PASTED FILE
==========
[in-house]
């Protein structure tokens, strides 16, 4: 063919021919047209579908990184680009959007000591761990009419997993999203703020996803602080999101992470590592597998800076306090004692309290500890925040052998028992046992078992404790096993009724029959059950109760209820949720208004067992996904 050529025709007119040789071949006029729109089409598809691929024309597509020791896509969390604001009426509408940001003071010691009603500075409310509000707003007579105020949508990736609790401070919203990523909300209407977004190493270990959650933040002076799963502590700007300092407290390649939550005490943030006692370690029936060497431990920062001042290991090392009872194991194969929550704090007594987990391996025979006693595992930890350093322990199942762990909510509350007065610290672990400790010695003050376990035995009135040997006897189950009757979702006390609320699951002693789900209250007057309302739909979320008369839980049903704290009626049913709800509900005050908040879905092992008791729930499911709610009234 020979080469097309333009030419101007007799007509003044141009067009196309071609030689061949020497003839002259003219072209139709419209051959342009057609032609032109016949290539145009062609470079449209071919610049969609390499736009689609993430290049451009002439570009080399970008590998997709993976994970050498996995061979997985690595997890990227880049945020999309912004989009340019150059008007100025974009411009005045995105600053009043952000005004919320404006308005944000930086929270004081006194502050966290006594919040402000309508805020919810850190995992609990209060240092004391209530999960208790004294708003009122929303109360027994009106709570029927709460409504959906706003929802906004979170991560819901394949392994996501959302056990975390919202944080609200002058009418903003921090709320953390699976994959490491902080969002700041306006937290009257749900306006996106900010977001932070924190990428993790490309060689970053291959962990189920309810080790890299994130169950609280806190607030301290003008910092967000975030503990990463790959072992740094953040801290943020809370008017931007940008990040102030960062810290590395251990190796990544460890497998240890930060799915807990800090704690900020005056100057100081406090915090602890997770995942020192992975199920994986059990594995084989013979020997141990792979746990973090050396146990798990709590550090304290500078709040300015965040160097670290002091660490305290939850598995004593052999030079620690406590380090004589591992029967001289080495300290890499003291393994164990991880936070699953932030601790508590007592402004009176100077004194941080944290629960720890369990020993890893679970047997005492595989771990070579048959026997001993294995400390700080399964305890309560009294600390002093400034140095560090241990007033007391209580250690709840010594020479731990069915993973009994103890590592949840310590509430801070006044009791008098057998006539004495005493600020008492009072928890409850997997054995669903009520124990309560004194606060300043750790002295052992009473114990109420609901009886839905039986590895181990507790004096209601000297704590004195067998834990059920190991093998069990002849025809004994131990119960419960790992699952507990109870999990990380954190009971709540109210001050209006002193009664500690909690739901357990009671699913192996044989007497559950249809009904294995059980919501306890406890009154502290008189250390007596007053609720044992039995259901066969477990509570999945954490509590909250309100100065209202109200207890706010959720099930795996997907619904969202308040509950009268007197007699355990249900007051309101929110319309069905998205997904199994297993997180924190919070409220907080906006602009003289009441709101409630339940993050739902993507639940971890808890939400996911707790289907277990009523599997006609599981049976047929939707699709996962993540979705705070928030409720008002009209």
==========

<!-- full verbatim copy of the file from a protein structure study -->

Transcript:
[in-house]
């Protein structure tokens, strides 16, 4: 063919021919047209579908990184680009959007000591761990009419997993999203703020996803602080999101992470590592597998800076306090004692309290500890925040052998028992046992078992404790096993009724029959059950109760209820949720208004067992996904 050529025709007119040789071949006029729109089409598809691929024309597509020791896509969390604001009426509408940001003071010691009603500075409310509000707003007579105020949508990736609790401070919203990523909300209407977004190493270990959650933040002076799963502590700007300092407290390649939550005490943030006692370690029936060497431990920062001042290991090392009872194991194969929550704090007594987990391996025979006693595992930890350093322990199942762990909510509350007065610290672990400790010695003050376990035995009135040997006897189950009757979702006390609320699951002693789900209250007057309302739909979320008369839980049903704290009626049913709800509900005050908040879905092992008791729930499911709610009234 020979080469097309333009030419101007007799007509003044141009067009196309071609030689061949020497003839002259003219072209139709419209051959342009057609032609032109016949290539145009062609470079449209071919610049969609390499736009689609993430290049451009002439570009080399970008590998997709993976994970050498996995061979997985690595997890990227880049945020999309912004989009340019150059008007100025974009411009005045995105600053009043952000005004919320404006308005944000930086929270004081006194502050966290006594919040402000309508805020919810850190995992609990209060240092004391209530999960208790004294708003009122929303109360027994009106709570029927709460409504959906706003929802906004979170991560819901394949392994996501959302056990975390919202944080609200002058009418903003921090709320953390699976994959490491902080969002700041306006937290009257749900306006996106900010977001932070924190990428993790490309060689970053291959962990189920309810080790890299994130169950609280806190607030301290003008910092967000975030503990990463790959072992740094953040801290943020809370008017931007940008990040102030960062810290590395251990190796990544460890497998240890930060799915807990800090704690900020005056100057100081406090915090602890997770995942020192992975199920994986059990594995084989013979020997141990792979746990973090050396146990798990709590550090304290500078709040300015965040160097670290002091660490305290939850598995004593052999030079620690406590380090004589591992029967001289080495300290890499003291393994164990991880936070699953932030601790508590007592402004009176100077004194941080944290629960720890369990020993890893679970047997005492595989771990070579048959026997001993294995400390700080399964305890309560009294600390002093400034140095560090241990007033007391209580250690709840010594020479731990069915993973009994103890590592949840310590509430801070006044009791008098057998006539004495005493600020008492009072928890409850997997054995669903009520124990309560004194606060300043750790002295052992009473114990109420609901009886839905039986590895181990507790004096209601000297704590004195067998834990059920190991093998069990002849025809004994131990119960419960790992699952507990109870999990990380954190009971709540109210001050209006002193009664500690909690739901357990009671699913192996044989007497559950249809009904294995059980919501306890406890009154502290008189250390007596007053609720044992039995259901066969477990509570999945954490509590909250309100100065209202109200207890706010959720099930795996997907619904969202308040509950009268007197007699355990249900007051309101929110319309069905998205997904199994297993997180924190919070409220907080906006602009003289009441709101409630339940993050739902993507639940971890808890939400996911707790289907277990009523599997006609599981049976047929939707699709996962993540979705705070928030409720008002009209």